I placed the skull on his desk and with an absolute poker face wrapped my kickboxing shorts around its mouth. He asked me what I was doing. I told him I didn't know. He told me to stop, and then he broke the tense silence with Arabic murmuring that I couldn't place. Maybe it was Surah or maybe just gibberish.
I told him I needed help. I told him I was scared. "I found witchcraft satanic books in my girlfriend's house," I told him. "I want to help her become Muslim." The magician's murmurs became louder and louder. His eyes began rolling back into his head; undertaker style. I was fucking terrified. This joke had gone too far. He stood up and started to pour sand on top of the antelope skull. Then he threw some sand into the air. Then poured some on himself. This went on for about two minutes, and it was way too much.
Maybe it was all the Muslim conditioning from my childhood. I vividly recalled a story my cousin once told me when I was about eight. It was a story about a woman who mocked the Quran and had turned into a dog, and it really freaked me out. I snapped out of the memory and the sorcerer was sitting in front of me with a "told you so" air of arrogance.
He told me to whisper my mother's maiden name into the ear of the antelope skull. I really didn't want to bring my mum down with me, but I was in too far. I didn't want this guy to work out that I was lying, get angry, and turn me into a dog. So I began whispering and he stood up and got two small pieces of paper and a piece of meat. He told me to wrap the spells in lamb's flesh, tie it tight, and bury it in my girlfriend's backyard. "Once it is buried, wait a week and return. But you will surely see the signs immediately."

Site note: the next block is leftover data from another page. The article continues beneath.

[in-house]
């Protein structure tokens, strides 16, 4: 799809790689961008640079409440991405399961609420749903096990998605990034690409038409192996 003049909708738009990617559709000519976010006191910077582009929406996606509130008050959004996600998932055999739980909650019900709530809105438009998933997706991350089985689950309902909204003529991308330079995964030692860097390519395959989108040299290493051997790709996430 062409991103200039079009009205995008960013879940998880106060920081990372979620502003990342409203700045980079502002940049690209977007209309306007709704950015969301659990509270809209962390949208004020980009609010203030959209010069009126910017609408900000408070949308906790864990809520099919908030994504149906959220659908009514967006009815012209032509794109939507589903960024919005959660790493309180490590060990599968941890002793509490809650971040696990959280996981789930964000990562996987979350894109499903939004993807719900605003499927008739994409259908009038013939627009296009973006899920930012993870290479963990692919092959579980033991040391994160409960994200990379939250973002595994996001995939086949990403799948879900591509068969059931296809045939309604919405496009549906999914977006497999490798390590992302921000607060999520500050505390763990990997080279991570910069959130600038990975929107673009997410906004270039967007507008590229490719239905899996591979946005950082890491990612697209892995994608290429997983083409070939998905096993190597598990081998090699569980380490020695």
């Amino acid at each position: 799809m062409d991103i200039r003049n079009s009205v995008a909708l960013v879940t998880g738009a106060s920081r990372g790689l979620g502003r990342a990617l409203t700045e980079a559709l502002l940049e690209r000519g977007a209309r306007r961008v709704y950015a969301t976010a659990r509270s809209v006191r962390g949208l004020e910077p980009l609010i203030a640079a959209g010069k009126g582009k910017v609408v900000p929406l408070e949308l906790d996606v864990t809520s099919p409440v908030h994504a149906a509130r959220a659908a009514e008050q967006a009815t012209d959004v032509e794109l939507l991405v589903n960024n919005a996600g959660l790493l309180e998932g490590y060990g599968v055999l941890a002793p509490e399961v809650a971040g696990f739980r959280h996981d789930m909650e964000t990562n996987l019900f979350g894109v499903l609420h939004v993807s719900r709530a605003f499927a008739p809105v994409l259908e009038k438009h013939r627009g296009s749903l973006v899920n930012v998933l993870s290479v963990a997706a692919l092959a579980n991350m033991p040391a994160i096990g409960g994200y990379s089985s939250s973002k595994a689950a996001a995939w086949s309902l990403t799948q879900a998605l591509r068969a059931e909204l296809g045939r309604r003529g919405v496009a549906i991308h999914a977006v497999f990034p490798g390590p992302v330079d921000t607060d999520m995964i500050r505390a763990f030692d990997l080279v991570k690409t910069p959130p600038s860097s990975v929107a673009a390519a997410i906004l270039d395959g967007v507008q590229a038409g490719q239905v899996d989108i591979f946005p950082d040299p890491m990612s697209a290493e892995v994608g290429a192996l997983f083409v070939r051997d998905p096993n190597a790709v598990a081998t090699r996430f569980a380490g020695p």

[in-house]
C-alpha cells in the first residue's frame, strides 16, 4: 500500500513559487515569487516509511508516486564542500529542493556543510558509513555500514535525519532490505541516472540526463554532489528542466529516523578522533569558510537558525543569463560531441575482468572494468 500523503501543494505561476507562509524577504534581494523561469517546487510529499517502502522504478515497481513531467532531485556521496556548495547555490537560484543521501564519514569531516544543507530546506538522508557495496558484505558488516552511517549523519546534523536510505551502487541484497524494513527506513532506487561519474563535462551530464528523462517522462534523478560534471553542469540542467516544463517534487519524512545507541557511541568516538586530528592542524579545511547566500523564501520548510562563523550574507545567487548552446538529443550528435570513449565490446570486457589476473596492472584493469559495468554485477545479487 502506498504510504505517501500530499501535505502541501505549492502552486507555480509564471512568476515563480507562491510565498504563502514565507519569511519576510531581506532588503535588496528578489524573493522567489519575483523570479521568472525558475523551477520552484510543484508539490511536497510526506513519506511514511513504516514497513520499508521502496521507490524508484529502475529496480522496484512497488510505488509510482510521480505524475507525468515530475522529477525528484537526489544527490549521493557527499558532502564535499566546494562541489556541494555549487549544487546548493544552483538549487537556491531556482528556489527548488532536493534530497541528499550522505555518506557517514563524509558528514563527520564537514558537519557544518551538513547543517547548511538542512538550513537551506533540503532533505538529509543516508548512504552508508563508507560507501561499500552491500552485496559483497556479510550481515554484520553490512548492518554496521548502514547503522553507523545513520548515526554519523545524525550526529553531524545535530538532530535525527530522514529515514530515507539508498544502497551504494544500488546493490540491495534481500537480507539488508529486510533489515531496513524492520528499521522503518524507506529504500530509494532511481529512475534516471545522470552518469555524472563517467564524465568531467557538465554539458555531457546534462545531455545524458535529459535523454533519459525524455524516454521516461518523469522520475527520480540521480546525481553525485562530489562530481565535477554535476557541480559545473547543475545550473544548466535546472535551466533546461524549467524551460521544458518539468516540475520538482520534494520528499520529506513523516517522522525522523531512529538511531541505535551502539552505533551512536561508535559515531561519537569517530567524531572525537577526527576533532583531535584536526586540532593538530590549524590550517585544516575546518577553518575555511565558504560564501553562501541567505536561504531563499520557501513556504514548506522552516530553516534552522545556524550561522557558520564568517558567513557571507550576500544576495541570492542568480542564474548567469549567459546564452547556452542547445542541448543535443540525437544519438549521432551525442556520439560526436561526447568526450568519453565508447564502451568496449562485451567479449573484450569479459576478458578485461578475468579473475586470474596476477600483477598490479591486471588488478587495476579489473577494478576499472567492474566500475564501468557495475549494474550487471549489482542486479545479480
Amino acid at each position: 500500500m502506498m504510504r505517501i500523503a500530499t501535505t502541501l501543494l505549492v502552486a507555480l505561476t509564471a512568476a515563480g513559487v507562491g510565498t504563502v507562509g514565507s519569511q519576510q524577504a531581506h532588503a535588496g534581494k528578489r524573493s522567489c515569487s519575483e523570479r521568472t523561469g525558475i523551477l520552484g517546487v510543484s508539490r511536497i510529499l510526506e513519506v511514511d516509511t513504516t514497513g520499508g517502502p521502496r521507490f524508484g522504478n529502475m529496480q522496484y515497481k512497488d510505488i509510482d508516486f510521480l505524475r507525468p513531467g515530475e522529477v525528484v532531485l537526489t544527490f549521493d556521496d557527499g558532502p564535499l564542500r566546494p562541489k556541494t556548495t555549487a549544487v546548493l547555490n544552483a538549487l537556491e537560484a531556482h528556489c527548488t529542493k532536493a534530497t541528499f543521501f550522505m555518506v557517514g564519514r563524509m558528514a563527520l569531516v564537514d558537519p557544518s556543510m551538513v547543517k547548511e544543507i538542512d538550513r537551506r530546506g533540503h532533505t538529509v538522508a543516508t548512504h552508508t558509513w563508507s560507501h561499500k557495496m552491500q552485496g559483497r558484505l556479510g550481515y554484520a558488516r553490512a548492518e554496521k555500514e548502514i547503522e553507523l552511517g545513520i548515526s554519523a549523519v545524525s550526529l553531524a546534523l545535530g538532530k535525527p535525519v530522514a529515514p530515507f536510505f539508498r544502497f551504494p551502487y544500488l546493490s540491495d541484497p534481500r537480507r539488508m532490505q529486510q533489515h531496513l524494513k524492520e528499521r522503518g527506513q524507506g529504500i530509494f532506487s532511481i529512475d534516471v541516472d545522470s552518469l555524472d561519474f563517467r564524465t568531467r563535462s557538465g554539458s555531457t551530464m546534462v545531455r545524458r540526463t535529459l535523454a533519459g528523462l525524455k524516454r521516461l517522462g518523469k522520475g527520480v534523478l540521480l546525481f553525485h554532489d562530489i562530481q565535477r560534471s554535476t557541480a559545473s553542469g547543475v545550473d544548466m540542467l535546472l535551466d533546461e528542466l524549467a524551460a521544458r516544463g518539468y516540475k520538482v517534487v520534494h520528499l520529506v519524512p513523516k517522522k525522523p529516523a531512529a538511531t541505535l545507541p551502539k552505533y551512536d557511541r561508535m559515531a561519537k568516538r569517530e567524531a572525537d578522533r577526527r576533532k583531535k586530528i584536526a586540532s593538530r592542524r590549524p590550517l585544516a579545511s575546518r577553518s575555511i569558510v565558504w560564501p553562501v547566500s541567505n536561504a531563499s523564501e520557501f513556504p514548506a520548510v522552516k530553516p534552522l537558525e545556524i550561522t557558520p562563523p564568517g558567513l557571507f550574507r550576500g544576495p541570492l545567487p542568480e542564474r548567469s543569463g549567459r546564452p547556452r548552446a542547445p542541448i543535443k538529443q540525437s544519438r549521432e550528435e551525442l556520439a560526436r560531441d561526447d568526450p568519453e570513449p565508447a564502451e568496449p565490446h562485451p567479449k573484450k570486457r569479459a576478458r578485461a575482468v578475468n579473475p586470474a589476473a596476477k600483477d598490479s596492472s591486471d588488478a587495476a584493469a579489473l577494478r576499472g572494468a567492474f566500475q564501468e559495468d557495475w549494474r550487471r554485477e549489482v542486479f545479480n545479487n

Then he disappeared into the back again, and I asked where he was going. "Looking for an envelope for your money," came the reply. The show, it seemed, was over.
My girlfriend doesn't have a backyard to bury spells in, but she has a small patch of grass beneath her clothing line. The earth was hard, but I eventually planted my seed, and went inside to observe her behaviour. Nothing extraordinary happened. Or, at least, not immediately.
But a few days later I was helping her unpack her books because she moved house. I noticed an alarming amount of Islamic literature on her desk. The Quran in English, stories of the prophet, Attar's Conference of the Birds, and books on sufism. My girlfriend is a taxidermist and used to be a professional kickboxer. We're both oddballs who like spending our time reading giant books, so it's not a total surprise that she had them but still... the timing was weird.
Remember in Grand Theft Auto, when you would jack your favourite car and all of a sudden you'd see the same car everywhere? Was it the game's algorithm, or just placebo? Because suddenly everything my girlfriend did made me think the magic had worked. Coincidence? Probably. But what did Einstein mean when he said, "coincidence is God's way of remaining anonymous"?